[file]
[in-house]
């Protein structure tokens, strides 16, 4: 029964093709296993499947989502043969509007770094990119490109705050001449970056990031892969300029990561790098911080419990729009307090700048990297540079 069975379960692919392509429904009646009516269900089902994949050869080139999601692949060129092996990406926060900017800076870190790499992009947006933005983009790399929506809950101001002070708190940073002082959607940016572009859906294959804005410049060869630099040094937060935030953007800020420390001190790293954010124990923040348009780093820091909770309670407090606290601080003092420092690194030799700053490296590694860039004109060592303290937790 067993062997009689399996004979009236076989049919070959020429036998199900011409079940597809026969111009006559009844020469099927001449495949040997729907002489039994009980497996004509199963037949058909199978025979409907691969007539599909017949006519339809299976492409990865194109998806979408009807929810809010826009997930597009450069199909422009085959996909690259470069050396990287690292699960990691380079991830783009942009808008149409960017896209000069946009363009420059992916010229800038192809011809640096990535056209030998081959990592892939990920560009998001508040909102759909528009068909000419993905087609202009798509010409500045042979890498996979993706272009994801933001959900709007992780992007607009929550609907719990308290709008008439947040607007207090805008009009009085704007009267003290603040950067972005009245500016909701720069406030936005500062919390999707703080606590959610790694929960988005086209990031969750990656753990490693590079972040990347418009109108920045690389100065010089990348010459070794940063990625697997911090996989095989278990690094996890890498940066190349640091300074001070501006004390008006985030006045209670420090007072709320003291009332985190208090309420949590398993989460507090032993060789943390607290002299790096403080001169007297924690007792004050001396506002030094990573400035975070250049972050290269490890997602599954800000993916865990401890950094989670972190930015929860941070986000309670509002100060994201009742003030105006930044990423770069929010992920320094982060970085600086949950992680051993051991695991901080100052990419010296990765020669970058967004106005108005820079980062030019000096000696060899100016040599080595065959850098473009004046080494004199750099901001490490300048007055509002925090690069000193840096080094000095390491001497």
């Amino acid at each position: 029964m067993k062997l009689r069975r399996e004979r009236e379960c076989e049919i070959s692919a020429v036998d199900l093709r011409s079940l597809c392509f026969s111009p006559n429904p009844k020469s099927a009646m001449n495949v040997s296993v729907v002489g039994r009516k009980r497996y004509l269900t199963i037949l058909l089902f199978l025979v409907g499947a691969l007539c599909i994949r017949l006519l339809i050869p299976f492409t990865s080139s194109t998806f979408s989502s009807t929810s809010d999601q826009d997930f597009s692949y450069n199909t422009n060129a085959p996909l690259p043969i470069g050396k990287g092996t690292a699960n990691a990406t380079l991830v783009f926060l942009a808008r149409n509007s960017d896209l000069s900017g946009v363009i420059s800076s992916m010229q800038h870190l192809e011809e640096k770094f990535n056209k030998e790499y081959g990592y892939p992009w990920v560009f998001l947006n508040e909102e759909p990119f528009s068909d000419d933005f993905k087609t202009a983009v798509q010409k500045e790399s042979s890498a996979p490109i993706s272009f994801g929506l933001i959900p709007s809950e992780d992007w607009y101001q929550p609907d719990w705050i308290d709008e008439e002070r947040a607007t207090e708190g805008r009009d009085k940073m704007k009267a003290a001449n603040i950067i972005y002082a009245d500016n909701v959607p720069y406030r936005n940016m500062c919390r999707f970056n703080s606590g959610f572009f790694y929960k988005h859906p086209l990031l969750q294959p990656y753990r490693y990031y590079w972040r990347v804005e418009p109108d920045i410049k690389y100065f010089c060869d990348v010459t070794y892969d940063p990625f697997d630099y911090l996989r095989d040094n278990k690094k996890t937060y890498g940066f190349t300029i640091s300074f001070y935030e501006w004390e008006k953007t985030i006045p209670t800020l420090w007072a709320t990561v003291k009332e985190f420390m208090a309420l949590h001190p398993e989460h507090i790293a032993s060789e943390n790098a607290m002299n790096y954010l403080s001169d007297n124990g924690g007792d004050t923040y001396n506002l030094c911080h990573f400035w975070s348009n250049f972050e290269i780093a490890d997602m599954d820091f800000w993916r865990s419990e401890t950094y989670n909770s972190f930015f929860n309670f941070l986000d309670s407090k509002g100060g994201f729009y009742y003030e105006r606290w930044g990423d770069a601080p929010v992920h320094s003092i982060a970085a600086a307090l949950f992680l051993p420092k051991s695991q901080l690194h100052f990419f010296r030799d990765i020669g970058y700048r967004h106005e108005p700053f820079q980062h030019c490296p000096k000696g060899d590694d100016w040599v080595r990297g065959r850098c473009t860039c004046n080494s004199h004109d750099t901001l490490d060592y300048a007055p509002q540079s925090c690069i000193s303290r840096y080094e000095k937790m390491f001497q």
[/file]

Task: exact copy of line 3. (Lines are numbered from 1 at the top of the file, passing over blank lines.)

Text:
């Amino acid at each position: 029964m067993k062997l009689r069975r399996e004979r009236e379960c076989e049919i070959s692919a020429v036998d199900l093709r011409s079940l597809c392509f026969s111009p006559n429904p009844k020469s099927a009646m001449n495949v040997s296993v729907v002489g039994r009516k009980r497996y004509l269900t199963i037949l058909l089902f199978l025979v409907g499947a691969l007539c599909i994949r017949l006519l339809i050869p299976f492409t990865s080139s194109t998806f979408s989502s009807t929810s809010d999601q826009d997930f597009s692949y450069n199909t422009n060129a085959p996909l690259p043969i470069g050396k990287g092996t690292a699960n990691a990406t380079l991830v783009f926060l942009a808008r149409n509007s960017d896209l000069s900017g946009v363009i420059s800076s992916m010229q800038h870190l192809e011809e640096k770094f990535n056209k030998e790499y081959g990592y892939p992009w990920v560009f998001l947006n508040e909102e759909p990119f528009s068909d000419d933005f993905k087609t202009a983009v798509q010409k500045e790399s042979s890498a996979p490109i993706s272009f994801g929506l933001i959900p709007s809950e992780d992007w607009y101001q929550p609907d719990w705050i308290d709008e008439e002070r947040a607007t207090e708190g805008r009009d009085k940073m704007k009267a003290a001449n603040i950067i972005y002082a009245d500016n909701v959607p720069y406030r936005n940016m500062c919390r999707f970056n703080s606590g959610f572009f790694y929960k988005h859906p086209l990031l969750q294959p990656y753990r490693y990031y590079w972040r990347v804005e418009p109108d920045i410049k690389y100065f010089c060869d990348v010459t070794y892969d940063p990625f697997d630099y911090l996989r095989d040094n278990k690094k996890t937060y890498g940066f190349t300029i640091s300074f001070y935030e501006w004390e008006k953007t985030i006045p209670t800020l420090w007072a709320t990561v003291k009332e985190f420390m208090a309420l949590h001190p398993e989460h507090i790293a032993s060789e943390n790098a607290m002299n790096y954010l403080s001169d007297n124990g924690g007792d004050t923040y001396n506002l030094c911080h990573f400035w975070s348009n250049f972050e290269i780093a490890d997602m599954d820091f800000w993916r865990s419990e401890t950094y989670n909770s972190f930015f929860n309670f941070l986000d309670s407090k509002g100060g994201f729009y009742y003030e105006r606290w930044g990423d770069a601080p929010v992920h320094s003092i982060a970085a600086a307090l949950f992680l051993p420092k051991s695991q901080l690194h100052f990419f010296r030799d990765i020669g970058y700048r967004h106005e108005p700053f820079q980062h030019c490296p000096k000696g060899d590694d100016w040599v080595r990297g065959r850098c473009t860039c004046n080494s004199h004109d750099t901001l490490d060592y300048a007055p509002q540079s925090c690069i000193s303290r840096y080094e000095k937790m390491f001497q």